The Physics of Wall Street

That is the title of a book by James Owen Weatherall. I received a review copy. I will say that I finished it, which is more than can be said for most books that I get sent to review. So I feel entitled to blog about it. The book offers short biographies of students of physics who applied their models in finance, along with layman-friendly explanations of the theories involved. A main theme of the book is that economists are too snotty toward physicists. For exaple, on p. 146-147 he describes attempts by the Santa Fe Institute to bring physicists and economists together in the late 1980s. This worked out poorly, but when the institute invited practitioners from Wall Street, “The traders proved much less defensive than the economists.”

I think that the complaint about snotty economists is pretty widespread. Experts in many disciplines, including psychology, sociology, and biology, believe that they bring techniques that would be useful to economists but are under-appreciated. I am not sure how to react. I think that what Weatherall calls the sociology of the economics profession is as bad as he says it is. But I am not part of the mainstream myself. If you ask folks in the leading departments about the state of economics, they will tell you that it is basically fine.

The book itself contains some well-written stories, a bit reminiscent of The Money Game, which most of you are too young to remember (Weatherall probably never heard of it). I learned little new from the early chapters, but I got a bit more insight into the Santa Fe Institute folks and the chapter on Didier Sornette and his models for sensing major changes was entirely new to me. After that, the book sort of petered out for me. At the end, he calls for a sort of “Manhattan Project” to apply physics to economics. Calling for a “Manhattan Project” on anything is a surefire way to put me off.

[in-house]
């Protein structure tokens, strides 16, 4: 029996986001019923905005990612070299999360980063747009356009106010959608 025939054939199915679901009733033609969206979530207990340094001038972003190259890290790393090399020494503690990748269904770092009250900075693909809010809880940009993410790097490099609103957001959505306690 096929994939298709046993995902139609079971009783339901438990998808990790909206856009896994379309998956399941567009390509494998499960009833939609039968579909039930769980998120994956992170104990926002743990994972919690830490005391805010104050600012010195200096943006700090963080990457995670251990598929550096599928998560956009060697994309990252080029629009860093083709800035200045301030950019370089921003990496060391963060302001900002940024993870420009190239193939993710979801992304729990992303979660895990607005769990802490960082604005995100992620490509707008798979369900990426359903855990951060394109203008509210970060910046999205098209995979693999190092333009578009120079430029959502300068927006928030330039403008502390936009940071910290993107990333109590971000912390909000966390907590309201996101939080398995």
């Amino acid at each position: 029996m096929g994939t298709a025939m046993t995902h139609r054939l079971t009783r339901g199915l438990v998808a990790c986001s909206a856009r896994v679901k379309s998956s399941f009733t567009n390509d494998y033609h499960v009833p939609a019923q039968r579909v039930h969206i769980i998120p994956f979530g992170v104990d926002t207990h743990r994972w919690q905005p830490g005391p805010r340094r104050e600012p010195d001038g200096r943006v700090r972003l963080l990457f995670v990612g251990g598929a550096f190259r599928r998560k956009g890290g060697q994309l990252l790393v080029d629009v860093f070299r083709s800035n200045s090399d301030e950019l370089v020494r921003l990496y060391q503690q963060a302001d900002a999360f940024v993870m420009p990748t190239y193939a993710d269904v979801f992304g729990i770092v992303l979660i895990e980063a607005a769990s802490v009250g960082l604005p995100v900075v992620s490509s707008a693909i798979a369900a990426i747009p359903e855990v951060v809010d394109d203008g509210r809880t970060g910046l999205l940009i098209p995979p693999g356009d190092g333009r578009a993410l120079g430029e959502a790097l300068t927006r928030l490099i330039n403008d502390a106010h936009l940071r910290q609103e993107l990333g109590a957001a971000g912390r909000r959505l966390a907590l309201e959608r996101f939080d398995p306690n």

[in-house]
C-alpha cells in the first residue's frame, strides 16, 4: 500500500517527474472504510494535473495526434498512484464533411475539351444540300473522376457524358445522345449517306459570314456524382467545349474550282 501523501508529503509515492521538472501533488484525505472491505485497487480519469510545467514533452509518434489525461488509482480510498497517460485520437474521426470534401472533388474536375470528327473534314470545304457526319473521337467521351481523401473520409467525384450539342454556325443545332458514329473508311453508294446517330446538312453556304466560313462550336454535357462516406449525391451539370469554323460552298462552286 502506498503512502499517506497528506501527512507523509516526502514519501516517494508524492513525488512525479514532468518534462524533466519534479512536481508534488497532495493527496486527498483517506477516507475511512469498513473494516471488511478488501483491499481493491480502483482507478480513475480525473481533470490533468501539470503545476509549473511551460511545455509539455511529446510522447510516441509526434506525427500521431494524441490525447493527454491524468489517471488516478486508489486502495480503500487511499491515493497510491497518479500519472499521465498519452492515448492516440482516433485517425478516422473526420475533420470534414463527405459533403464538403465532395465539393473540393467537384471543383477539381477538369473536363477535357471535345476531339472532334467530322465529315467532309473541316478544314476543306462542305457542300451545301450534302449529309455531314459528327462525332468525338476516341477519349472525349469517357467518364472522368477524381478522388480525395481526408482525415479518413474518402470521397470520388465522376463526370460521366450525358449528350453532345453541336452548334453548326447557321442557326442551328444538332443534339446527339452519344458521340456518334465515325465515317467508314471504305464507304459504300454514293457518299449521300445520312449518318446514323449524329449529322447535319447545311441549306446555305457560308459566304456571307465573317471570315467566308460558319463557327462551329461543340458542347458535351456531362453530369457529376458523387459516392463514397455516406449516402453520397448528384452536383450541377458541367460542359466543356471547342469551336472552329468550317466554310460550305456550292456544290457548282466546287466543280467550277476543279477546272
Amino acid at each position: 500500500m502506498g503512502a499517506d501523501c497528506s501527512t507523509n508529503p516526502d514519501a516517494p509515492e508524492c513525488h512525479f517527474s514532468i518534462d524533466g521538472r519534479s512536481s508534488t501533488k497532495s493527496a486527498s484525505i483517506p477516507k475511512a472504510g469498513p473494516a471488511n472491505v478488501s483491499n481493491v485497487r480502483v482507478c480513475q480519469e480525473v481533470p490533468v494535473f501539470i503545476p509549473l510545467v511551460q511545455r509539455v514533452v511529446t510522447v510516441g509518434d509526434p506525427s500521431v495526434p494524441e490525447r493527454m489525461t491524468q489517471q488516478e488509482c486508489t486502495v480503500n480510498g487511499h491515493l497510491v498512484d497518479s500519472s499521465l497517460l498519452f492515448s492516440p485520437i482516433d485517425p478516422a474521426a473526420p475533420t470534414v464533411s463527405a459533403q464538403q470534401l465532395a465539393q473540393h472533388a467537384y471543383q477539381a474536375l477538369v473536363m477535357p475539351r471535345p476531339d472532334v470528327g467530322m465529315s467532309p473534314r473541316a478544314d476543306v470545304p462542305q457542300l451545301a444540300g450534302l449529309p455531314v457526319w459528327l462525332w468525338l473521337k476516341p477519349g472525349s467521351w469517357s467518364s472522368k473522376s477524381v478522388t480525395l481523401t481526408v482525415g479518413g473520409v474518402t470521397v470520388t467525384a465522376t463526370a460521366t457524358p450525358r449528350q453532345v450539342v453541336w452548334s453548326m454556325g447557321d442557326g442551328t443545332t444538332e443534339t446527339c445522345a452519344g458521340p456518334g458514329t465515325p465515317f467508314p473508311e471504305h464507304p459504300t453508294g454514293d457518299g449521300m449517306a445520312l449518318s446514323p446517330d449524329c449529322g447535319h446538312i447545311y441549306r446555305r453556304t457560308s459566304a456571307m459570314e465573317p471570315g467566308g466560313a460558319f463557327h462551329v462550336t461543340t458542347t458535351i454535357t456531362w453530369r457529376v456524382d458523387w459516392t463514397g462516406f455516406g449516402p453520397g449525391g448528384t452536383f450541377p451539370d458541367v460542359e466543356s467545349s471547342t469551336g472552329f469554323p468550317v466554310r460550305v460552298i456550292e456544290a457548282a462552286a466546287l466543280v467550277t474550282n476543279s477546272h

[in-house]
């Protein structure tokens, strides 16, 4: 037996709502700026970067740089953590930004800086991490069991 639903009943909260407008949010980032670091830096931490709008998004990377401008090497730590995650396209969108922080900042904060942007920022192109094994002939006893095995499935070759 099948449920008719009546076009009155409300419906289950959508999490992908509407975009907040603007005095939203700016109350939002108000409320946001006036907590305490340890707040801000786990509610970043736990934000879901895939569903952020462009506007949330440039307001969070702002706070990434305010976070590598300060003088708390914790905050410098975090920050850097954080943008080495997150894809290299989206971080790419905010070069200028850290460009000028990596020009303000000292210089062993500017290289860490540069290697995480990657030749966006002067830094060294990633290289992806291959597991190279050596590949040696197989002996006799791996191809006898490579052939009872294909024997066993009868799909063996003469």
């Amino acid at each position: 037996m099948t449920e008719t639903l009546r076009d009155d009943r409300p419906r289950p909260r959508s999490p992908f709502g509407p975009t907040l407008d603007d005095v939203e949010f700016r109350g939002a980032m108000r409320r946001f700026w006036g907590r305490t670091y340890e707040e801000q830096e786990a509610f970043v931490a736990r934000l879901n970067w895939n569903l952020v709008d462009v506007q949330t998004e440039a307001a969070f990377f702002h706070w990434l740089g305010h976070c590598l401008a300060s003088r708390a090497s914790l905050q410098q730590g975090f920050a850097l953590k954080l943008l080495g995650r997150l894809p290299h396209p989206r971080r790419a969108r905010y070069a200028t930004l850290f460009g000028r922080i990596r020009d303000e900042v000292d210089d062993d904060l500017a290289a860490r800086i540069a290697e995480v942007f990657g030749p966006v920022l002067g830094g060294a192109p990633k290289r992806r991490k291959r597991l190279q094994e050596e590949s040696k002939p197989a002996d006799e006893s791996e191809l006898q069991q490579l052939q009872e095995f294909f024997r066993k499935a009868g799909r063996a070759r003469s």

2 thoughts on “The Physics of Wall Street

  1. I think economists are indeed snotty toward other scientists who suggest importing their tools into economics, but to be fair, this is partly because other scientists typically make no effort to read and understand economics. They identify a research question and data, propose a biological or physical model, and interpret the results using their own lens, paying no attention to what has already been written on the subject by economists.

    In contrast, several economists have adapted tools from natural sciences (or other social sciences) and successfully published (Akerlof, Thaler, Kirman, Hirshman(?), Gabaix, and many others).

    So I think it is not hostility to the tools and knowledge of other fields, but the attitude that other scientists bring with them when they study economic questions.

    • Sorry — I forgot to add that the method of publishing research is very different in the natural and physical sciences. I liken it to how you slice a pizza (borrowing from M&M). In STEM fields, research is sliced finely and published in large numbers of small papers (cut a pizza into 128 slices, say), while economics and some other social sciences publish work as fewer, larger pieces. Physics journals accept 90% of submissions (even 75% in the best ones, according to their own data) and articles are very short and huge in number. That is not to say one system is better or worse, they are just fundamentally different. For example, most econophysics articles would not pass muster in good economics journals, simply because they are too ”slight” and incomplete. The diffusion of research is just done differently.